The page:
POSTCARD: ST. PETERSBURG : Coach Could Teach Soviets Some New Maneuvers Now

There is a monument here dedicated to Alfred Nobel, and perhaps there will be one some day dedicated to Ted Turner.

Nobel, the Swedish industrialist whose family owned pre-Revolution factories here, invented dynamite and created the Nobel prizes. Turner has been equally elusive of moral judgment, colorizing our favorite movies but creating the Goodwill Games.

Turner maintains that he did the latter in 1986 to promote cooperation between the United States and the Soviet Union, and although there is suspicion that providing original sports programming for cable television operators also had something to do with it, there is at least one person who gives him the benefit of the doubt.

That is Steve Nunno, coach of the Dynamo Gymnastics team in Oklahoma. The team is representing the United States in the Goodwill Games women’s competition that began Saturday night. Among his charges is all-around world champion Shannon Miller.


Nunno was a young coach with no money, no reputation and no gymnasts to speak of when he learned in 1986 that, in conjunction with the first Goodwill Games in Moscow, the Soviets were opening the doors of their famous gymnastics schools to U.S. coaches and gymnasts.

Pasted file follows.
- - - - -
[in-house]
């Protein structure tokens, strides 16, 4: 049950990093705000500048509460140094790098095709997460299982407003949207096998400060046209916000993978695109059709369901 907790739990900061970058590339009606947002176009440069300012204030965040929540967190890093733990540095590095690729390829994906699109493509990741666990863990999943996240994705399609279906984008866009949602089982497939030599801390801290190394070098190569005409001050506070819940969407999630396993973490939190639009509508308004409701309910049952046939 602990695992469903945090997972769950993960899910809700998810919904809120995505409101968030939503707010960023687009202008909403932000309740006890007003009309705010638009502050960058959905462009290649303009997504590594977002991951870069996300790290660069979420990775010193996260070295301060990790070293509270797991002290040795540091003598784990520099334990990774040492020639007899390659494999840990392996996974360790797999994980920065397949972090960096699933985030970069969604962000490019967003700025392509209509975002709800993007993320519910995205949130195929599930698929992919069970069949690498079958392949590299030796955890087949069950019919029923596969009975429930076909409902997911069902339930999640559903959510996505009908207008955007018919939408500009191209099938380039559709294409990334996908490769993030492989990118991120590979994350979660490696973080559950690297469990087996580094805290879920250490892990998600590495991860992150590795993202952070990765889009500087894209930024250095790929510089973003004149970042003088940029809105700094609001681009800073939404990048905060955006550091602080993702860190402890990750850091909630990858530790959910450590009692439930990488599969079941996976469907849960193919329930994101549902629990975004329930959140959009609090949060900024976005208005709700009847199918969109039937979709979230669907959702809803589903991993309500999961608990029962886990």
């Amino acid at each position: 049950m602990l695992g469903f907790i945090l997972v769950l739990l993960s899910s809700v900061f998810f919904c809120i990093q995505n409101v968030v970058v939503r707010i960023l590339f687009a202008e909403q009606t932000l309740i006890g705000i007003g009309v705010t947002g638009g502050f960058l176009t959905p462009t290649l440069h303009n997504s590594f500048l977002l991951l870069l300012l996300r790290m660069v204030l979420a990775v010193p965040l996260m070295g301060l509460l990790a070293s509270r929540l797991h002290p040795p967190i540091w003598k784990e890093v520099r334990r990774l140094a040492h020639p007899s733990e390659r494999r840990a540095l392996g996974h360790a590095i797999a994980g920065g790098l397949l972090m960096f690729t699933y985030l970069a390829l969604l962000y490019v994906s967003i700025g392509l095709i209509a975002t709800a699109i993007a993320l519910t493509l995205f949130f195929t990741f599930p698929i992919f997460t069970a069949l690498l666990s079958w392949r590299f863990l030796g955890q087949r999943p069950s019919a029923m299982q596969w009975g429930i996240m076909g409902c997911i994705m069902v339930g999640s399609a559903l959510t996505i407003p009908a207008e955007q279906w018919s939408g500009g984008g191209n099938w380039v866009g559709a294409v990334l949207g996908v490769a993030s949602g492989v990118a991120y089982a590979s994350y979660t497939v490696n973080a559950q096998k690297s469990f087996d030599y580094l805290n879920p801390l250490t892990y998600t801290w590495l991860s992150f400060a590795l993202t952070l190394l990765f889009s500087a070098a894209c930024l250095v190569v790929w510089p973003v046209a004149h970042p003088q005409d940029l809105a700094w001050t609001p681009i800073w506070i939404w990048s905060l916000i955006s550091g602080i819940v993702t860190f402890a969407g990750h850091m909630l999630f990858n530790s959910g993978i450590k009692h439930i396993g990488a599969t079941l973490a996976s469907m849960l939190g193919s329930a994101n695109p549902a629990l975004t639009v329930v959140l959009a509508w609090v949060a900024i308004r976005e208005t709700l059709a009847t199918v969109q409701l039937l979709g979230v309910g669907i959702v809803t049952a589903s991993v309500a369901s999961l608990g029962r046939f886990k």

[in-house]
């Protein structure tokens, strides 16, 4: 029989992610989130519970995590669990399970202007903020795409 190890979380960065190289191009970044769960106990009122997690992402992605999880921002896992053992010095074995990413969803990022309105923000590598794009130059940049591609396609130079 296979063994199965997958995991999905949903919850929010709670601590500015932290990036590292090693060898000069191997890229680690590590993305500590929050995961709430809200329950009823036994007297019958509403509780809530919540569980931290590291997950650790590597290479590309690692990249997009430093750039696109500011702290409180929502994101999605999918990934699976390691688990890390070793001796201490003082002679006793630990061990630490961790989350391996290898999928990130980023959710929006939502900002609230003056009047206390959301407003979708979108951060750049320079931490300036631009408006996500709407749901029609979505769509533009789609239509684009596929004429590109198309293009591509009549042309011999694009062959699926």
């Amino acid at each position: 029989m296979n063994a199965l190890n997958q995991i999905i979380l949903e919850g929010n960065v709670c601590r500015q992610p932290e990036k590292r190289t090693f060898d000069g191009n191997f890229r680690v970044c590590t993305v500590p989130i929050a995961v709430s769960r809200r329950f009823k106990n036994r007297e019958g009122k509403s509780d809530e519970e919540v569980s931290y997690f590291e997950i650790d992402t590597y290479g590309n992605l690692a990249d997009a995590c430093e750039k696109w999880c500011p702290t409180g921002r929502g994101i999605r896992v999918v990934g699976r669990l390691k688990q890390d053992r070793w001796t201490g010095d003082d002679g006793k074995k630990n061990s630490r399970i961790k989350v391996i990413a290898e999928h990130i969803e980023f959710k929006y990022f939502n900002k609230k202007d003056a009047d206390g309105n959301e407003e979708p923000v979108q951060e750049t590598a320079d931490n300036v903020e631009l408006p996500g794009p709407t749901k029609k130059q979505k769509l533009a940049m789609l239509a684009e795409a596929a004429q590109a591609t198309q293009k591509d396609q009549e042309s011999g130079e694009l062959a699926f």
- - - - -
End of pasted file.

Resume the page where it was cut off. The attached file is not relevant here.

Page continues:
“Well, they didn’t exactly open everything to us,” said Nunno, who took out a loan to pay for his trip. “I came over with a video camera and got thrown out of three gyms.

“But I came over as a sponge and learned a tremendous amount, a lot of things that I still use today. They didn’t tell us everything, but they let us observe. That was more important to me because I wanted to see what they were doing.

“I had always heard that the Soviets were good because they beat their kids, whipped them. But they were having fun in training. I had heard how coarse they were. They couldn’t have been more gentle.


“I asked about the differences in Soviet and American coaches. They said American coaches say 100 things and let the kids try one, while Soviet coaches say one thing and let the kids try 100. That’s exactly right. We talk too much and don’t let our kids have enough fun.”

One morning, Nunno went to a gym to watch a training session involving Soviet gymnasts and their young American visitors. There was one tiny 8-year-old from the United States who was so frustrated because she could not duplicate the Soviets’ movements that she was in tears.

Nunno inquired about her and discovered that she also was from Oklahoma.

“I think I can work with her,” he said.

Her name: Shannon Miller.